From the vantage point of three thousand years of history, let us now turn to household division in the Qing period. When households divided, they did so for a variety of reasons and with a variety of outcomes in mind, but they did so through a fairly universal process. I propose to view this procedure from three perspectives, looking at the reasons why, the timing of, and the process through which household division occurred.

    The reasons why and when households divided varied, with all aspects of family experience playing roles. As Maurice Freedman so well put it: “The problem is...

  8. Chapter 4 The Rights of Individuals in Qing Taiwan
    (pp. 64-89)

    With a basic understanding of the whys, whens, and hows of household division, let us now turn to a case study: Qing dynasty Taiwan. This chapter presents the principles and practices of household division in Qing Taiwan from 1730 to 1900. Rooted in ground-level materials such as family documents, it analyzes the rights of each individual in the family at the point of household division and in so doing creates a baseline from which to compare Qing Taiwan to Republican North China in Chapter 7.

    Household division among the Chinese in Taiwan during the Qing dynasty followed the inheritance regime...

  9. Chapter 5 Dividing Different Types of Property in Qing Taiwan
    (pp. 90-112)

    Having illustrated the rights of individuals in Qing Taiwan, let us now turn to the objects that these rights pertained to: property in its various forms. The major forms of property divided at division time were housing, land, and debt, but each form had myriad variations in the Qing Taiwan context.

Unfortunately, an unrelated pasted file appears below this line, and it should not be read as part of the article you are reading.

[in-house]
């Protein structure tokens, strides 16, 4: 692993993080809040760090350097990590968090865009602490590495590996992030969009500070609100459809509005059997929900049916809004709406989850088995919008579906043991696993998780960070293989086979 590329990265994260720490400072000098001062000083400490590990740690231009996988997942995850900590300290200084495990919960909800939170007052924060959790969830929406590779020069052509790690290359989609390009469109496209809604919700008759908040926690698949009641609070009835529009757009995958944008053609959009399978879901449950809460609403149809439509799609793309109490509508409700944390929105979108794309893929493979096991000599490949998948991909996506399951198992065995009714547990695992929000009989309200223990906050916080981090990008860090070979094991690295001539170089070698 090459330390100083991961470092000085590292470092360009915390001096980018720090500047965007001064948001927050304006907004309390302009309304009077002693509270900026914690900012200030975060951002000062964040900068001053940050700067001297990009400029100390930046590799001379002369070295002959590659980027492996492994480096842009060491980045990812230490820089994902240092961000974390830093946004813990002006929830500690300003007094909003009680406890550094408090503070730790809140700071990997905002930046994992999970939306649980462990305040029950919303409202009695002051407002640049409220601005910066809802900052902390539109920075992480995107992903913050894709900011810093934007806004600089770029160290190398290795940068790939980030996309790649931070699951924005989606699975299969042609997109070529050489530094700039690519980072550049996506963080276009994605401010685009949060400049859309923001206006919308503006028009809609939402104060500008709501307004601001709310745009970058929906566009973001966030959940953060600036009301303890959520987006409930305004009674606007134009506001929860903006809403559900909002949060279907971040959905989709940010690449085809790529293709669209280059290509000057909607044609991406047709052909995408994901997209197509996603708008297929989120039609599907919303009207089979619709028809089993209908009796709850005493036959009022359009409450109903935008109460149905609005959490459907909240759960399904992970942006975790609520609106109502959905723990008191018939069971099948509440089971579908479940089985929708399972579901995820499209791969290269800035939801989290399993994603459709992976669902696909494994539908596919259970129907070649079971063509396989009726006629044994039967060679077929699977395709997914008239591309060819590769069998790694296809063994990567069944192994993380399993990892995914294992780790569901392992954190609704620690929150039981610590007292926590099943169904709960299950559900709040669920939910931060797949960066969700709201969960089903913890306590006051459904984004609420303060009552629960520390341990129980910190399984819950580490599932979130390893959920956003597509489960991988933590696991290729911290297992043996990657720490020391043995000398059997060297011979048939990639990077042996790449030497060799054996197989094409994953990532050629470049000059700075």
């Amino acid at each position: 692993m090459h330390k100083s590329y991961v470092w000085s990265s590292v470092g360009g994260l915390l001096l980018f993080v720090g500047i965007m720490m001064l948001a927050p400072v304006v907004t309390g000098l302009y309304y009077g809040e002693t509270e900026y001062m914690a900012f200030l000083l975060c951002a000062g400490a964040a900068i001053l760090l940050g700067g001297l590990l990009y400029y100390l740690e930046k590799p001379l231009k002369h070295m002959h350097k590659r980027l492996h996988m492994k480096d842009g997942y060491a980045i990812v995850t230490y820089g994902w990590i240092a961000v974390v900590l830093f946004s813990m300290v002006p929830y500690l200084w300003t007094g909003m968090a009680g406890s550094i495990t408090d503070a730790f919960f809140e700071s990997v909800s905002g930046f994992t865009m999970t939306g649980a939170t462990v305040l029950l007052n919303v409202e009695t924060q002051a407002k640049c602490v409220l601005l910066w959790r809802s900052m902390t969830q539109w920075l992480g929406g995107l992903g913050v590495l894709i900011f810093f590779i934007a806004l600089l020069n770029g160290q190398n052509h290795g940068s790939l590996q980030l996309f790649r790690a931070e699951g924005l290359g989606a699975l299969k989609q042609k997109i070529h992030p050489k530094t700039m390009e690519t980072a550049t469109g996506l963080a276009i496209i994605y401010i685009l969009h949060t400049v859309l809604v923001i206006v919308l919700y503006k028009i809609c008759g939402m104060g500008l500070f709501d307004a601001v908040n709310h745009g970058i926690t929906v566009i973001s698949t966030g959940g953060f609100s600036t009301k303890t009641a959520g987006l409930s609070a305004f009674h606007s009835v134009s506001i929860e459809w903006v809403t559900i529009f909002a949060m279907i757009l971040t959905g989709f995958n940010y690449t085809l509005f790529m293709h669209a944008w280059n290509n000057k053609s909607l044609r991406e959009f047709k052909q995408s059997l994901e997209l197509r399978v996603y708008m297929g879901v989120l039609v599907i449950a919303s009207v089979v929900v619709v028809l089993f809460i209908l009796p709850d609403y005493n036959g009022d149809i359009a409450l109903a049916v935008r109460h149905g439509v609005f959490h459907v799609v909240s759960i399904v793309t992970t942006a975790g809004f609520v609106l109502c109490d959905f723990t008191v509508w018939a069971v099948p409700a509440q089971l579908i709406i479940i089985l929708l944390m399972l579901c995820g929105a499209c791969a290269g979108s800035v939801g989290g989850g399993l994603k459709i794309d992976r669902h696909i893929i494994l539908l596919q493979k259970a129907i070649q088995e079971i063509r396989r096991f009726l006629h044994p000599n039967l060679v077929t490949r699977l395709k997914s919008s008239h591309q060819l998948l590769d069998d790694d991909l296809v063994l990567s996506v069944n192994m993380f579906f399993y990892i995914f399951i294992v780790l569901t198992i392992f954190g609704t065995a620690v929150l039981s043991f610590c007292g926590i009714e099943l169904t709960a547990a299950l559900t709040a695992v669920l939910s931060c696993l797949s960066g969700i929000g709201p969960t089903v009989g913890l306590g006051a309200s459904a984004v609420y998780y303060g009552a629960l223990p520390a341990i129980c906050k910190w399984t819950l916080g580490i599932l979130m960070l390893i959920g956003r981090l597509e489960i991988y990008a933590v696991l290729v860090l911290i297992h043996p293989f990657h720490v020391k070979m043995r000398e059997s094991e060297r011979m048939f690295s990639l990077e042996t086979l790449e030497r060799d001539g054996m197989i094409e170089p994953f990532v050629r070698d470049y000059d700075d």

As to the division of living space, the primary concern when dividing housing was to provide each brother with an equal amount of space, regardless of the present size of his conjugal unit. Though equality of space was the salient concern, two other factors operated as well. First, the...

  10. Chapter 6 Household Division Disputes in Qing Courts
    (pp. 113-127)

    The normal process of household division did not involve the Qing state or the courts. But a small percentage of inheritance-related disputes did go to court, and given China’s large population, they represent a significant number of cases. In particular, the cases from Baxian in Sichuan are so rich in detail that they can be used to illustrate several inheritance-related issues at the same time. This chapter seeks to analyze how the community-based process of household division interacted with the Qing court system and how Qing magistrates adjudicated household division–related disputes.

    Family quarrels, including inheritance disputes, generally involved great...

  11. Chapter 7 Republican Rural North China
    (pp. 128-154)